Child sex-offender may still be practising in Guyana
Child sex-offender Dr Vishwamintra Persaud, who was fired from the Georgetown Public Hospital when his conviction on a child sex offence in New York was revealed, may still be practising, the Guyana Medical Council fears.
The Council has since issued a public warning against him and three other doctors, including Dr John Austin, a Parliamentarian with the main opposition People’s National Congress/Reform. The others are Dr Abdul Mohamed Hafiz and Dr Abdul Wahab.
The Medical Council says that the four doctors are not licensed to practice medicine and anyone seen or attended to by these doctors should contact the Council.
Chairman of the Council, Dr Sheik Amir, told Kaieteur News that Council has “verbal” reports that the doctors are practising in the country even though they are not registered to do so.
“This is illegal; we are doing this to protect the public,” Dr Amir declared.
“The Guyana Medical Council is not here to be nice to doctors,” he added.
Dr Amir said that since the Council has verbal reports that the doctors are seeing patients, it is the Council’s right to inform the public.
According to Dr Amir, every February, the doctors are licensed and registered to practise in Guyana. The four doctors are not on that list.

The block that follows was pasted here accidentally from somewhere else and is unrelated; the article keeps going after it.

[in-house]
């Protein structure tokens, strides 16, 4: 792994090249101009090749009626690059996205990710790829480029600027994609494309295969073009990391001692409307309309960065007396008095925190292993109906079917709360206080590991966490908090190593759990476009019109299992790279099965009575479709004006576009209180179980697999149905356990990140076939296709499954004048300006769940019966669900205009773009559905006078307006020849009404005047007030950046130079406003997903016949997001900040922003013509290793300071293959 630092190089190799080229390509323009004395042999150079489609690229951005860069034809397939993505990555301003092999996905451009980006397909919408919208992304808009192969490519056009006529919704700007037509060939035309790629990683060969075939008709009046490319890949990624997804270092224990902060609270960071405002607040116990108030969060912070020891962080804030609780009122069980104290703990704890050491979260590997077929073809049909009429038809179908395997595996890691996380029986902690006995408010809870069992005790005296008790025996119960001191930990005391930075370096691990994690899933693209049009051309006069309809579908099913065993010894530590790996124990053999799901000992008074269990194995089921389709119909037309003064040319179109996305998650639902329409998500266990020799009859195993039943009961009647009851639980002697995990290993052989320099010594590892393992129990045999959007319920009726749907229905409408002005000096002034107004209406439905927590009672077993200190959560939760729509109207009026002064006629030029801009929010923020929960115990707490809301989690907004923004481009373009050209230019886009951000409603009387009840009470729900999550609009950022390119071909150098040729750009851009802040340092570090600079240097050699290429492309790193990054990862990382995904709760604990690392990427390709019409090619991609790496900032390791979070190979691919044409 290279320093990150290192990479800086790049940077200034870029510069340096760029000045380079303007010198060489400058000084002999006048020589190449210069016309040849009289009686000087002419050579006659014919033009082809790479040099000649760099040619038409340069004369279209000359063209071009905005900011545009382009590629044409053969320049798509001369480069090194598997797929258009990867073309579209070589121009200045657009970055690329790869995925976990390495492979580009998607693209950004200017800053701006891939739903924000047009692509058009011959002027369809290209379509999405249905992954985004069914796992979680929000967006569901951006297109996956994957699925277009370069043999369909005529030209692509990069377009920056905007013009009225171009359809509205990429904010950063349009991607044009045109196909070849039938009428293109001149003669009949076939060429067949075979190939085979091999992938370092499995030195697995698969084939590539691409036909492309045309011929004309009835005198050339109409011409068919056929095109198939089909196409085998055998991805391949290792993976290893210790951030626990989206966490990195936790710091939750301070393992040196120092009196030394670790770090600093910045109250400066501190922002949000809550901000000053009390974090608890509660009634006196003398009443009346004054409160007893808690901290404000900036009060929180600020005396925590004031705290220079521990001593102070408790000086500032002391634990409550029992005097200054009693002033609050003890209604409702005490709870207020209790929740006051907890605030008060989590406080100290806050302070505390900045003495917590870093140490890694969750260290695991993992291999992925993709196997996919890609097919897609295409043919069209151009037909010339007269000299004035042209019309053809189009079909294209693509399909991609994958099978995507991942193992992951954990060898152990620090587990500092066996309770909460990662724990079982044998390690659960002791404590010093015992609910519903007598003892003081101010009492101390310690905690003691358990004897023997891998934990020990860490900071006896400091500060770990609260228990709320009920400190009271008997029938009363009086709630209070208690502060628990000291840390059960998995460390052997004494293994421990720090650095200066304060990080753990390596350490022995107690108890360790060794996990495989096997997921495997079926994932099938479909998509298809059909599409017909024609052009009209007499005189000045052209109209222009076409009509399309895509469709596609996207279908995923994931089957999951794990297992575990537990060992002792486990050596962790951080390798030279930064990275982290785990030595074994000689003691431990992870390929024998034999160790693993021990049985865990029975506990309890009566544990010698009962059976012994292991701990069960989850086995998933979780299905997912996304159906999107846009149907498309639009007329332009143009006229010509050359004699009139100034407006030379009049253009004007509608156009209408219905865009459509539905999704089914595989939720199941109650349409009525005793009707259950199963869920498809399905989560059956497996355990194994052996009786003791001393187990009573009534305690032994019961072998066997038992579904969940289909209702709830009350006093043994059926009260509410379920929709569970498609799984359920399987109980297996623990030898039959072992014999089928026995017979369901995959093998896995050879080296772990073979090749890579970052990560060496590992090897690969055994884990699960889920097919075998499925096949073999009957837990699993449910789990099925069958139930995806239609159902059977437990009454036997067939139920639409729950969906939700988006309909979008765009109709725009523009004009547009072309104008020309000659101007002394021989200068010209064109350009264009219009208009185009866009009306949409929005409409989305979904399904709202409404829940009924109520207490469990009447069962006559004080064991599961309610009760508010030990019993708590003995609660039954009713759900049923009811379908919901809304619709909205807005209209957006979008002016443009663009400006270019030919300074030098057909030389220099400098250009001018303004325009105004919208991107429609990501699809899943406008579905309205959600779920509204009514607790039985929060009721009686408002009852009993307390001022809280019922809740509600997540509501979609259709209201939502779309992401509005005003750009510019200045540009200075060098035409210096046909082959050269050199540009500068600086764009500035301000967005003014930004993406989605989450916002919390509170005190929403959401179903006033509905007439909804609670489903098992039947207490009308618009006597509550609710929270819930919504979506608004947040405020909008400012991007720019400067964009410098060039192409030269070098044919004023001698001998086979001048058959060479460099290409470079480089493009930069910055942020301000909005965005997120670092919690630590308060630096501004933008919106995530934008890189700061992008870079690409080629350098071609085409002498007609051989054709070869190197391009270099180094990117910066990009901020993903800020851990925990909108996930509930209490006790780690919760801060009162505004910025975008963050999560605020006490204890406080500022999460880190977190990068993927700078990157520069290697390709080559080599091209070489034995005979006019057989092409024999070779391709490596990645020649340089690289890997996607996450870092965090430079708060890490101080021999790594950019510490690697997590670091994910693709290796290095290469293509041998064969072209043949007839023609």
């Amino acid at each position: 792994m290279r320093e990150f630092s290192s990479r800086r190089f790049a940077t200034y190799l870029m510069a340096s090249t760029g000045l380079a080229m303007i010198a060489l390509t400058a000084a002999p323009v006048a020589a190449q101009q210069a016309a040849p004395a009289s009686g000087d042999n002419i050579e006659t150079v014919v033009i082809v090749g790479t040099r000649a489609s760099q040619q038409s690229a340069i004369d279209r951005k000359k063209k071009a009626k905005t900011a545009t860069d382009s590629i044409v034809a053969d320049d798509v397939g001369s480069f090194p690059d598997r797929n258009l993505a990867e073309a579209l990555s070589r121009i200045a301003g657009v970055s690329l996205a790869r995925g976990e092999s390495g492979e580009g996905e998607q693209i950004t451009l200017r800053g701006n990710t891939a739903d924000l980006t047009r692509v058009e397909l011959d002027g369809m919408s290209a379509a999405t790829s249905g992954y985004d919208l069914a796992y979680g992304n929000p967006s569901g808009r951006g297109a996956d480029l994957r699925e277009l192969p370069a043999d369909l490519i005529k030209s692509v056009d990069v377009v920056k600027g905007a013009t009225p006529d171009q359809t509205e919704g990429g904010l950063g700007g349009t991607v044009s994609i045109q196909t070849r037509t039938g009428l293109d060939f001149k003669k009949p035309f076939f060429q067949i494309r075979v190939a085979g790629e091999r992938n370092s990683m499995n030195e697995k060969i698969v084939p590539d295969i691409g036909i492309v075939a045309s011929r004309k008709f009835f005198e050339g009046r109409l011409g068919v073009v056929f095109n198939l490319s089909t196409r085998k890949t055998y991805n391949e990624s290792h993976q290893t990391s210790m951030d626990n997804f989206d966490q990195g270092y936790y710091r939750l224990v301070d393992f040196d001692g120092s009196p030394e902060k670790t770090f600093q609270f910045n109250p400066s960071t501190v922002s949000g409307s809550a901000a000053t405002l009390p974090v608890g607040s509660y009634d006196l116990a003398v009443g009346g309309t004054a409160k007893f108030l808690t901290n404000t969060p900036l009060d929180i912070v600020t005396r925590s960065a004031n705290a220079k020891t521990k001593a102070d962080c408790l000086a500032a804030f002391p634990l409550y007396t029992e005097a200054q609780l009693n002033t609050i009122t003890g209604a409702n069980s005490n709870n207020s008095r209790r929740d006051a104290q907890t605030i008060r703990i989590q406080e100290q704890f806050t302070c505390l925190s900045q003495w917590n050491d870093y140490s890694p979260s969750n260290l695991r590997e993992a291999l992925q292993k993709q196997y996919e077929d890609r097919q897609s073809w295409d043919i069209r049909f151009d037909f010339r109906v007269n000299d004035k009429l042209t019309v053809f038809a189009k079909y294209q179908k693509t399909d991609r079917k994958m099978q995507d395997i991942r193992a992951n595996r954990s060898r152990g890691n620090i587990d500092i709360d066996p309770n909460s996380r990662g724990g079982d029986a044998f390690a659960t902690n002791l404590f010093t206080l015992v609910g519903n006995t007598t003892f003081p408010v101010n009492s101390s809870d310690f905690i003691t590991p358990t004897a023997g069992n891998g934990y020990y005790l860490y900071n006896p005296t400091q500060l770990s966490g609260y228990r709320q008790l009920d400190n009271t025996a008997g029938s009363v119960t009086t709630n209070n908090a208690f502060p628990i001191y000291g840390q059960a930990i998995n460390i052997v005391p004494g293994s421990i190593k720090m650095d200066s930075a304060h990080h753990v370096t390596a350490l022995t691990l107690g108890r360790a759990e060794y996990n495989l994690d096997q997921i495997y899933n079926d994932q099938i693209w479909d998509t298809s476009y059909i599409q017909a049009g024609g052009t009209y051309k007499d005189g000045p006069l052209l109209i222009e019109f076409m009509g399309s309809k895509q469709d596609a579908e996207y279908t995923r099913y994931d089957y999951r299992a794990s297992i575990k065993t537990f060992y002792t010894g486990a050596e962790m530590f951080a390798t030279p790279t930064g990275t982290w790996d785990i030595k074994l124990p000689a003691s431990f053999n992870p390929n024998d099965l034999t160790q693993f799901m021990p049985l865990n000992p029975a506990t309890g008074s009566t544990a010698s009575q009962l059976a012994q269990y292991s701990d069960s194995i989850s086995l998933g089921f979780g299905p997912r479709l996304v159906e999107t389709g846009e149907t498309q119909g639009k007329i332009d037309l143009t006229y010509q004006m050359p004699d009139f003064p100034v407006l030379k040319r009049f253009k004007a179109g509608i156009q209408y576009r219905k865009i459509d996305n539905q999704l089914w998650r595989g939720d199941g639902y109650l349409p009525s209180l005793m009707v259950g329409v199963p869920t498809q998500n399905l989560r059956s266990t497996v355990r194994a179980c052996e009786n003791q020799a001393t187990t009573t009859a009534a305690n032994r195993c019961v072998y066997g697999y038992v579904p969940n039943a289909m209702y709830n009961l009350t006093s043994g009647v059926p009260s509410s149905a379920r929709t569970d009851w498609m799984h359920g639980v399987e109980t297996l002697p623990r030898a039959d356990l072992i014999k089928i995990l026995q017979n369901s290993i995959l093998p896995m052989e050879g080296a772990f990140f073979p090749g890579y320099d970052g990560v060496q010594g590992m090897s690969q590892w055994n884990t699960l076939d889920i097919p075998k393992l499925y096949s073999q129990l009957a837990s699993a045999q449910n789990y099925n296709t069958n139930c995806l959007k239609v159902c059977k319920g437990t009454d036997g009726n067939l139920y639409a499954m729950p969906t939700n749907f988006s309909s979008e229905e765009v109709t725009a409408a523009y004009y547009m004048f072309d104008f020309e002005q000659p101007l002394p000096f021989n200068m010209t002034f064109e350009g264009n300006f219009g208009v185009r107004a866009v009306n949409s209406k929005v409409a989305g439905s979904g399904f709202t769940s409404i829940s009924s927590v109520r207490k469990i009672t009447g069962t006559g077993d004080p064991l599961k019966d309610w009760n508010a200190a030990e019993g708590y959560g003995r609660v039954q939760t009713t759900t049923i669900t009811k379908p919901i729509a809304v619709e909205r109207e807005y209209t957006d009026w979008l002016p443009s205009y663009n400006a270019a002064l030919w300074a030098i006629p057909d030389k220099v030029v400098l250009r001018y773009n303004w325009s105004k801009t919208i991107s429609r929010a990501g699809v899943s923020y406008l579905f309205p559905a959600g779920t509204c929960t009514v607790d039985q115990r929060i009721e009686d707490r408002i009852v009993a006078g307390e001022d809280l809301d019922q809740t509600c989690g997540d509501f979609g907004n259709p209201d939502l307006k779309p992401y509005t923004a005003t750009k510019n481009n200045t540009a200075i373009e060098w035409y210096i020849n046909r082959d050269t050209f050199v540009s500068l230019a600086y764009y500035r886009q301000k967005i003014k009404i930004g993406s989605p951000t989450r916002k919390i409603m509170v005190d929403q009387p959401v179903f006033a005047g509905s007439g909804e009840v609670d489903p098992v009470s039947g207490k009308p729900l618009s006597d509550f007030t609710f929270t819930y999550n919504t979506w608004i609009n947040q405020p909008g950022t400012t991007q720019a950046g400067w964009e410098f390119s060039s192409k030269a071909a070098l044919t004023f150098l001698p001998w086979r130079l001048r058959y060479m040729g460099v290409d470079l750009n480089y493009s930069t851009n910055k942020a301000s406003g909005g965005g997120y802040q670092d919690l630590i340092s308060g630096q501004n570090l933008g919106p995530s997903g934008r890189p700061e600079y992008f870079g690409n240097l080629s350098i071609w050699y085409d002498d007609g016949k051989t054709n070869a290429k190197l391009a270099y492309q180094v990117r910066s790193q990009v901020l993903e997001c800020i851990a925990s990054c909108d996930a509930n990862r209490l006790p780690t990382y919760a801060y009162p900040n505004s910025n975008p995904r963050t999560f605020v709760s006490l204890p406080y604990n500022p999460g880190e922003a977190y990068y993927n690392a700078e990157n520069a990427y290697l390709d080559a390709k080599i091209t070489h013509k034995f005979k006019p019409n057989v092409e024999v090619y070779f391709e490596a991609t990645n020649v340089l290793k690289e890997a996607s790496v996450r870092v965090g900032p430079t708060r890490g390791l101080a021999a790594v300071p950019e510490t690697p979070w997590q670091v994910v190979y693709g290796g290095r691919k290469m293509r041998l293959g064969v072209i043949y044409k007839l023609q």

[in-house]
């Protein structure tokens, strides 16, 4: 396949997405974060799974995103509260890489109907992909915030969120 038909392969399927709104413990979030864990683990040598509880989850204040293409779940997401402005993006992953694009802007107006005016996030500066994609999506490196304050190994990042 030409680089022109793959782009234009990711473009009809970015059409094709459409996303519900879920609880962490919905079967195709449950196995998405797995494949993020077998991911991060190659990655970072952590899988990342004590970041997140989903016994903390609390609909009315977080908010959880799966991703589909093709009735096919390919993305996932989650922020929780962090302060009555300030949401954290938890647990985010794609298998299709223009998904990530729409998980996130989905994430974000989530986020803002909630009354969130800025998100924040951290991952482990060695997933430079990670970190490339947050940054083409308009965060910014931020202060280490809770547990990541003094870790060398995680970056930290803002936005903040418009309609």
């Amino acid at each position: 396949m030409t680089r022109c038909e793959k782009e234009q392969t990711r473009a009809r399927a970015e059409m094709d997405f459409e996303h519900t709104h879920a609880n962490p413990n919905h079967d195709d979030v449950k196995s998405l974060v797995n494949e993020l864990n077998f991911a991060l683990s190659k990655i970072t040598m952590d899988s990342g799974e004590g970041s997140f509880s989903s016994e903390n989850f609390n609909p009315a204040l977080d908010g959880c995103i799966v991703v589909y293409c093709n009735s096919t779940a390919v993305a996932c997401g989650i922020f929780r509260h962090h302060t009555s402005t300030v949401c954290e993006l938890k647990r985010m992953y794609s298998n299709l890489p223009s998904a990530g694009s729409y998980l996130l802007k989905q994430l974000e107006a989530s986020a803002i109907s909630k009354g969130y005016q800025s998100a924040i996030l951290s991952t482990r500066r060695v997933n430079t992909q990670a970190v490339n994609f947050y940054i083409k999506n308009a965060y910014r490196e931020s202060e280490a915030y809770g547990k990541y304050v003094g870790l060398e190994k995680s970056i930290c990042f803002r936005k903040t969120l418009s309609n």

Dr Persaud was convicted in New York for sexual misconduct on a girl and pleaded guilty after which his license was revoked. He returned to Guyana and found work at the Georgetown Public Hospital Corporation (GPHC), but it was only after Kaieteur News revealed Dr Persaud’s conviction that he was eventually fired.
Health Minister, Dr Leslie Ramsammy, had apologised “to all persons we have offended by the decision of the GPHC to offer employment to Dr. Persaud.”
“While at the time we only considered the benefits of adding another experienced doctor to our roster at the GPHC, we could have been more careful in considering the circumstances,” Dr Ramsammy had stated.
At least one of the other three doctors fingered by the Medical Council has come out to defend himself.
Parliamentarian Dr John Austin sought to link the decision of the Medical Council to list him among those not licensed to practice to matters he has before the Council.
He told Kaieteur News that he has a court matter that has not yet been determined and he had refused to deal with the matter before the Council without his lawyer, as was being demanded by the Council.
“The Medical Council rules cannot be higher than the constitution of Guyana,” Austin said.
Dr Austin was educated at Lagos University, Nigeria where he did his undergraduate training in medicine.
He subsequently became a Fellow of the Royal College of Surgeons in Ireland. Qualified in Medicine, he served as a Regional Health Officer and Superintendent of the New Amsterdam Hospital.
Dr Amir said that the “bottom-line” behind the decision of the Council to warn the public against Dr Austin and the three others is not about matters they might have before the Council but over the fact that they have not met the requirements to gain a license to practise.
Dr Amir was adamant that there was no vindictiveness involved in the decision of the Council.
“This is not a ‘by the way thing;’ this is a professional thing,” Dr Amir said of the medical profession.
He emphasised that the only reason why the public was warned against the doctors is because they are not licensed to practice.
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